The business headlines will be on the digital services tax – a way to tax UK generated revenues of the tech giants, not small UK start-ups. Hammond said this would not be a tax on consumers online purchases, but specifically targeting likes of Amazon (AMZN) introduced from April 2020.

For individuals there were changes to capital gains tax – the £40,000 lettings relief on buy to let houses will be scrapped in 2020 unless there is shared occupancy. There will also be a reduction of the 18 months final qualifying period for Principal Private Residence relief in respect of capital gains tax on residential property sales to be reduced to the final nine months of ownership. Both measures target buy-to-let landlords.

There was support for commercial properties being turned into homes, and first-time buyers purchasing shared ownership homes to be exempt from stamp duty on properties up to £500,000 - backdated to the last Budget.

But the measure that will impact the largest number of Brits is the rise in the Personal Allowance to £12,500 and the higher rate tax threshold rising to £50,000 in April 2019 – one year earlier than planned.

Tinkering and Potholes

One of the biggest cheers was the announcement of £420 million immediately available for potholes and bridge repairs to local councils. There was an extra £400 million for capital spending in schools, equating to £10,000 per primary school and £50,000 per secondary school to "buy those little extras", according to Hammond.

There was a reminder of plans previously announced - £1.6 billion to support innovation, infrastructure and digital fellowships. Hammond also announced an end to PFI future projects, a controversial public-private infrastructure funding scheme.

There was support for benefit claimant budding business owners and new business loans in a bid to encourage entrepreneurs. Small firms taking on apprentices will only have to pay 5% of wages, down from 10%.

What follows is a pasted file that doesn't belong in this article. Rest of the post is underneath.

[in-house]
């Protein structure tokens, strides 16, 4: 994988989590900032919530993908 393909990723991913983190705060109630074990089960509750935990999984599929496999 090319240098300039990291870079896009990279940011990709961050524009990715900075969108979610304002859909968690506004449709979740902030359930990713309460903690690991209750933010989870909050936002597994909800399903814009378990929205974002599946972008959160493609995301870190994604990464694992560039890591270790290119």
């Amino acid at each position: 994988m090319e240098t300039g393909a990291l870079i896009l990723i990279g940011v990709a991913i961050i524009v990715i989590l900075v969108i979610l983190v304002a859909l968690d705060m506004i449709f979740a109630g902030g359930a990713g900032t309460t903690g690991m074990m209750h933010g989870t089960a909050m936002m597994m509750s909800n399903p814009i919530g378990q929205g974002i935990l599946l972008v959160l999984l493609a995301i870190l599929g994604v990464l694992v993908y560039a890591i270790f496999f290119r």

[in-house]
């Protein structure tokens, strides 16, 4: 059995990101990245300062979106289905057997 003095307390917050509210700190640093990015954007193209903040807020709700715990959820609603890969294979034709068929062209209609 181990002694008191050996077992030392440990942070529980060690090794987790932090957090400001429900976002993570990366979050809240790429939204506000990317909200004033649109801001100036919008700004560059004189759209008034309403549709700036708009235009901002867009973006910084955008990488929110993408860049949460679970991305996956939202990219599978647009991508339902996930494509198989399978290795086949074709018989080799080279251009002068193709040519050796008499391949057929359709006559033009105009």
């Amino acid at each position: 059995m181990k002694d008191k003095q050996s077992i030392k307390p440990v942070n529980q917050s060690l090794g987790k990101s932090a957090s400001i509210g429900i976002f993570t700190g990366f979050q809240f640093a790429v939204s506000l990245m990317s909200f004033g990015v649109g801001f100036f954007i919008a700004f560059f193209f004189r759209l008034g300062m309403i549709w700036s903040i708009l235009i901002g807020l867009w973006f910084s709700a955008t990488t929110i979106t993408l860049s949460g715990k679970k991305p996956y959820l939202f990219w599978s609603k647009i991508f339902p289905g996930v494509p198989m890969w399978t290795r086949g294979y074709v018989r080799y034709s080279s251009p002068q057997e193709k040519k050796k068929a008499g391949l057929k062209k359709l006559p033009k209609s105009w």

Help for bricks and mortar retailers came in the form of a one-third cut to business rates and funding for councils to rejuvenate high streets.

“Over the next five years, total public investment is growing 30% to its highest sustained level in 40 years and will, on average, be an astonishing £460m a week higher, in real terms, than under the last Labour Government,” boasted Hammond.

What About Brexit?

Critics will say this Budget was ultimately a marketing exercise – a tool to convince both parliament and the public that Brexit will be a success.

Hammond had earlier confirmed that this would not be the only Budget he would deliver in the 2018/19 tax year – warning the UK Government will have to adopt a new economic strategy if Britain leaves the EU without a deal with Brussels.

"If we were to leave the EU without any deal – and I think that's an extremely unlikely situation but of course we have to prepare and plan for all eventualities as any prudent government would – if we were to find ourselves in that situation then we would need to take a different approach to the future of Britain's economy," he revealed yesterday.

"We would need to look at a different strategy and frankly we'd need to have a new Budget that set out a different strategy for the future."

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Emma Wall

Emma Wall  is Senior International Editor for Morningstar